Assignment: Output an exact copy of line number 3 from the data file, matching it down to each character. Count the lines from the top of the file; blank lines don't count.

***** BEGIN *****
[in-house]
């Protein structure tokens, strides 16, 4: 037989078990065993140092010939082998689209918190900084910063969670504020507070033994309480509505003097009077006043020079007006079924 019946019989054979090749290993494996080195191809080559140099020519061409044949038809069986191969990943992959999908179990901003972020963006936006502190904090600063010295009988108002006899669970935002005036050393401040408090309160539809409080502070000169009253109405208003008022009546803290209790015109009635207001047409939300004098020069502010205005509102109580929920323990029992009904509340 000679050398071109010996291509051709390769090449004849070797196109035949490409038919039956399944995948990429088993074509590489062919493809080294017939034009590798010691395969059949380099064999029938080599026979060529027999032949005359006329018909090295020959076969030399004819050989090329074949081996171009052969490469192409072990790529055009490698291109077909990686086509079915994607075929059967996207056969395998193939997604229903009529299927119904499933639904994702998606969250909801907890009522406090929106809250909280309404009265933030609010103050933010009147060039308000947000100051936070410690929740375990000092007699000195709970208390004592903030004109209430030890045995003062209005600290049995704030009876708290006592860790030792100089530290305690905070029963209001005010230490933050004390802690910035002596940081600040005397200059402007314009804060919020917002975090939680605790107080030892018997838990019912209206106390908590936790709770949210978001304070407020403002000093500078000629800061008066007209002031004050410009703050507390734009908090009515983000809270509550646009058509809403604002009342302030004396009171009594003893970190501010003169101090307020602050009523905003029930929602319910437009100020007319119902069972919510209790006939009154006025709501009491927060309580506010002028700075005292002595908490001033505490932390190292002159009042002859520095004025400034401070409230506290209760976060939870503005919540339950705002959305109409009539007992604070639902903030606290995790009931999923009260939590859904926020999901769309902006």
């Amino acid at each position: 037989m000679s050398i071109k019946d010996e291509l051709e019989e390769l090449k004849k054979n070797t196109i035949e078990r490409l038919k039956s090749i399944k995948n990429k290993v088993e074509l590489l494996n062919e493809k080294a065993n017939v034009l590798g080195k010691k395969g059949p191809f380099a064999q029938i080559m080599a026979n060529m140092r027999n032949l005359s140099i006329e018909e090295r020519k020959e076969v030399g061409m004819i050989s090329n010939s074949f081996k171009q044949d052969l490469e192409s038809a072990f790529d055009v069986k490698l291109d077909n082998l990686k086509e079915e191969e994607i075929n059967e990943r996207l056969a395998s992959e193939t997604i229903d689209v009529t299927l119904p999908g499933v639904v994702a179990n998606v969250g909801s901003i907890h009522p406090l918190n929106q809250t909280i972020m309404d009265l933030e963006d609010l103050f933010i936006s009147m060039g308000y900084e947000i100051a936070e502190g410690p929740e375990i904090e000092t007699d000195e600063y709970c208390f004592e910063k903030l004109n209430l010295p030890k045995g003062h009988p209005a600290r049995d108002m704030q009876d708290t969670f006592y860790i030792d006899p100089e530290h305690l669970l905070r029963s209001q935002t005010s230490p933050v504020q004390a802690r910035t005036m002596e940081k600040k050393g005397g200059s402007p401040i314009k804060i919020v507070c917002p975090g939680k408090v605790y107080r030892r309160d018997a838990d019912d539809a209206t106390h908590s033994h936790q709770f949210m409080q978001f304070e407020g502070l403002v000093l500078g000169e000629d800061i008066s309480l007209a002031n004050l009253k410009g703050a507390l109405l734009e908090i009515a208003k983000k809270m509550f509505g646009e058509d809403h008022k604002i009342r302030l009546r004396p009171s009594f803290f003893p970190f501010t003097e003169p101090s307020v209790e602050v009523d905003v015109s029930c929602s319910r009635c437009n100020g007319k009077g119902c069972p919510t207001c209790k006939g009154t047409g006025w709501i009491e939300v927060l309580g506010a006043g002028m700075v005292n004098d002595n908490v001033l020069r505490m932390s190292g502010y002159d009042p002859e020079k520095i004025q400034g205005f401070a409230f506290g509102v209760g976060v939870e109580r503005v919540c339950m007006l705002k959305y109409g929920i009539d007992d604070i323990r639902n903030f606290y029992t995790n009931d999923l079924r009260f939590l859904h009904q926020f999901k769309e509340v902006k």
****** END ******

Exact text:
């Amino acid at each position: 037989m000679s050398i071109k019946d010996e291509l051709e019989e390769l090449k004849k054979n070797t196109i035949e078990r490409l038919k039956s090749i399944k995948n990429k290993v088993e074509l590489l494996n062919e493809k080294a065993n017939v034009l590798g080195k010691k395969g059949p191809f380099a064999q029938i080559m080599a026979n060529m140092r027999n032949l005359s140099i006329e018909e090295r020519k020959e076969v030399g061409m004819i050989s090329n010939s074949f081996k171009q044949d052969l490469e192409s038809a072990f790529d055009v069986k490698l291109d077909n082998l990686k086509e079915e191969e994607i075929n059967e990943r996207l056969a395998s992959e193939t997604i229903d689209v009529t299927l119904p999908g499933v639904v994702a179990n998606v969250g909801s901003i907890h009522p406090l918190n929106q809250t909280i972020m309404d009265l933030e963006d609010l103050f933010i936006s009147m060039g308000y900084e947000i100051a936070e502190g410690p929740e375990i904090e000092t007699d000195e600063y709970c208390f004592e910063k903030l004109n209430l010295p030890k045995g003062h009988p209005a600290r049995d108002m704030q009876d708290t969670f006592y860790i030792d006899p100089e530290h305690l669970l905070r029963s209001q935002t005010s230490p933050v504020q004390a802690r910035t005036m002596e940081k600040k050393g005397g200059s402007p401040i314009k804060i919020v507070c917002p975090g939680k408090v605790y107080r030892r309160d018997a838990d019912d539809a209206t106390h908590s033994h936790q709770f949210m409080q978001f304070e407020g502070l403002v000093l500078g000169e000629d800061i008066s309480l007209a002031n004050l009253k410009g703050a507390l109405l734009e908090i009515a208003k983000k809270m509550f509505g646009e058509d809403h008022k604002i009342r302030l009546r004396p009171s009594f803290f003893p970190f501010t003097e003169p101090s307020v209790e602050v009523d905003v015109s029930c929602s319910r009635c437009n100020g007319k009077g119902c069972p919510t207001c209790k006939g009154t047409g006025w709501i009491e939300v927060l309580g506010a006043g002028m700075v005292n004098d002595n908490v001033l020069r505490m932390s190292g502010y002159d009042p002859e020079k520095i004025q400034g205005f401070a409230f506290g509102v209760g976060v939870e109580r503005v919540c339950m007006l705002k959305y109409g929920i009539d007992d604070i323990r639902n903030f606290y029992t995790n009931d999923l079924r009260f939590l859904h009904q926020f999901k769309e509340v902006k």